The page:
The value of hydrocarbons
Few would doubt that North Sea oil has brought substantial advantages to Scotland, especially to those parts, such as Aberdeen, the North-east and Shetland, which have benefited most directly.
However, there is now a substantive debate about the longer term value of those hydrocarbons. Within that debate, time lines matter greatly.
Are we talking about the past? If so, then you will hear the argument from Nationalists that the wealth of the North Sea has been squandered.
You will find that perspective featuring in today's report from the Fiscal Commission established by the Scottish government.
You will see the estimate which suggests that, had a Scottish oil fund on Norwegian lines been established in the 1980s, then it could have been worth between £82bn and £116bn today.
Ask a politician who espouses the Union about that aspect - as we have done today - and you will be told it is irrelevant.
You will be told that what matters is the economic and fiscal challenge currently confronting Scotland.
Today we learned more. The Fiscal Commission suggests two funds: one, that Norway style long-term investment vehicle; two, a short-term mechanism to "buffer the budget from year on year variations in oil and gas tax revenues". ”
Nationalists, of course, are more reluctant to sideline that historic analysis. But they too talk about the present and the future.
Scottish ministers say a Norwegian-style oil fund could only be fully introduced in Scotland once fiscal circumstances permitted. Once, in short, there was money available to fill such a fund.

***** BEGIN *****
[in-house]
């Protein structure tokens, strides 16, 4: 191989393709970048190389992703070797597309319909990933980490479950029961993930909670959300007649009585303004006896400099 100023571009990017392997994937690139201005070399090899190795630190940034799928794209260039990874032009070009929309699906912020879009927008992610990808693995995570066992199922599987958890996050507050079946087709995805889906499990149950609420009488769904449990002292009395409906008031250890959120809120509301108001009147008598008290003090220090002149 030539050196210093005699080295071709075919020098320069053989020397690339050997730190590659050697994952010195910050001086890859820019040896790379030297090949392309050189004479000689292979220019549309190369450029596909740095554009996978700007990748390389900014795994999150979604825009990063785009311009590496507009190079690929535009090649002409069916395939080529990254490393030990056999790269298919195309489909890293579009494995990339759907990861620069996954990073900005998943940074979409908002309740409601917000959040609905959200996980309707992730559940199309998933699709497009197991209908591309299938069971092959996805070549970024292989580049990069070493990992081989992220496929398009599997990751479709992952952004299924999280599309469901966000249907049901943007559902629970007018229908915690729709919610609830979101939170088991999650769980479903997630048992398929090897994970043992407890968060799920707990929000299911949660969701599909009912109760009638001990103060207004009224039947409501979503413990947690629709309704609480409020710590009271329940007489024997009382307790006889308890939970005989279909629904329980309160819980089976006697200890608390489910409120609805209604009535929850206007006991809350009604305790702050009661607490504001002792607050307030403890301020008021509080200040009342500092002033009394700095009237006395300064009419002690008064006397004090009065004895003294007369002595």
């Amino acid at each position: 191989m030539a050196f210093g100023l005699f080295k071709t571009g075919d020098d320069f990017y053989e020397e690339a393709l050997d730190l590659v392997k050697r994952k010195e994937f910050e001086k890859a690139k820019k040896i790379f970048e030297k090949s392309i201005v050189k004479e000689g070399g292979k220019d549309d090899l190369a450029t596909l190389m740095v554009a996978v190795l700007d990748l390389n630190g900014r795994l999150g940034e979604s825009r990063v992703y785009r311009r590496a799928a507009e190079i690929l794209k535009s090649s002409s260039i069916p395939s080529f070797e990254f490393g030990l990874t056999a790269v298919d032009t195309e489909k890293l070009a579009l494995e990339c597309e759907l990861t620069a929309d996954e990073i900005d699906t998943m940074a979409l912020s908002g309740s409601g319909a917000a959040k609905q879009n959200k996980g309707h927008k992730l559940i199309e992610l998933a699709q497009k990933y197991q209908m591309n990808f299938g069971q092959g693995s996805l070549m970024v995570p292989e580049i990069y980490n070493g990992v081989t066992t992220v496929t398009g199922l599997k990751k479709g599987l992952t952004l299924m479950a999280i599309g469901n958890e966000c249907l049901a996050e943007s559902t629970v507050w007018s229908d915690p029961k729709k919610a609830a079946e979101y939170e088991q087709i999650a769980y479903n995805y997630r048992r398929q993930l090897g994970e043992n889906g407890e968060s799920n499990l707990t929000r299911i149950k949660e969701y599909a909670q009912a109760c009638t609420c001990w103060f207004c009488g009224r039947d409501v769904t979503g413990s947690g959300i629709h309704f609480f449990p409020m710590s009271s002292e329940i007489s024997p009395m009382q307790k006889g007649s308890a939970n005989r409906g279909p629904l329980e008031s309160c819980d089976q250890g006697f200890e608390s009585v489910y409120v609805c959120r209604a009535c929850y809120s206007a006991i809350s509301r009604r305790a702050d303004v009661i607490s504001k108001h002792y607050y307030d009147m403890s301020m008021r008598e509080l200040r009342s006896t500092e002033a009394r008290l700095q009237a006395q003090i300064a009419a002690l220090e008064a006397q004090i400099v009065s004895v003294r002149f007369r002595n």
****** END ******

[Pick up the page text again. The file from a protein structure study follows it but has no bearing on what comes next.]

Today we learned more. The Fiscal Commission suggests two funds: one, that Norway style long-term investment vehicle; two, a short-term mechanism to "buffer the budget from year on year variations in oil and gas tax revenues".
Aha, say those who support the Union. Volatility raises its head. This is the Swinney Cabinet leak writ large. This proves what we have said all along, that Scotland would be highly vulnerable to variations in the value of oil, much more vulnerable as a budget proportion than the UK as a whole.
No, says the author of that Cabinet paper, Swinney, J. It is eminent common sense to spread the gains from North Sea oil in the manner suggested.
Let us park that for a moment and consider the future. Let us consider the other fund, the long-term investment vehicle. Again, we learn more detail re timing today.
The commission notes that Scotland, like the UK as a whole, is in deficit.
Despite that, they argue that it makes sense to deploy a proportion of North Sea revenue to provide "a permanent income stream in the future" when, presumably, the oil is declining or dry.
They want such a fund established from "day one" post independence. This would, they argue, establish the principle of saving for the future.
But how to find the money for such a fund, given that deficit? The commission's answer is that the long-term aim would be for an independent Scotland "to run some form of onshore budget balance".
Which means restructuring Scotland's non-oil fiscal calculations by a combination of reductions in expenditure and/or increases in taxation. Which could be by around 2017-18.
Aha (again), say those who defend the Union. People in Scotland would have to pay more and get less in order to establish that oil fund.
However, the Commission (and Scottish Ministers) argue that it would not be necessary to await budget surplus in order to finance an oil fund.
This could be done as long as the deficit was "below the level of long-run economic growth" with debt on a downward trajectory.
At which point, enter a further - and familiar - argument about growth. Nationalists tend to project a growth bonus from independence, derived, they say, from economic policies tailored directly to Scotland's needs.
Their rivals tend to project precisely the opposite, arguing that the relatively small polity and economy of Scotland would be vulnerable to global and domestic pressures.
As ever, Scotland, your choice.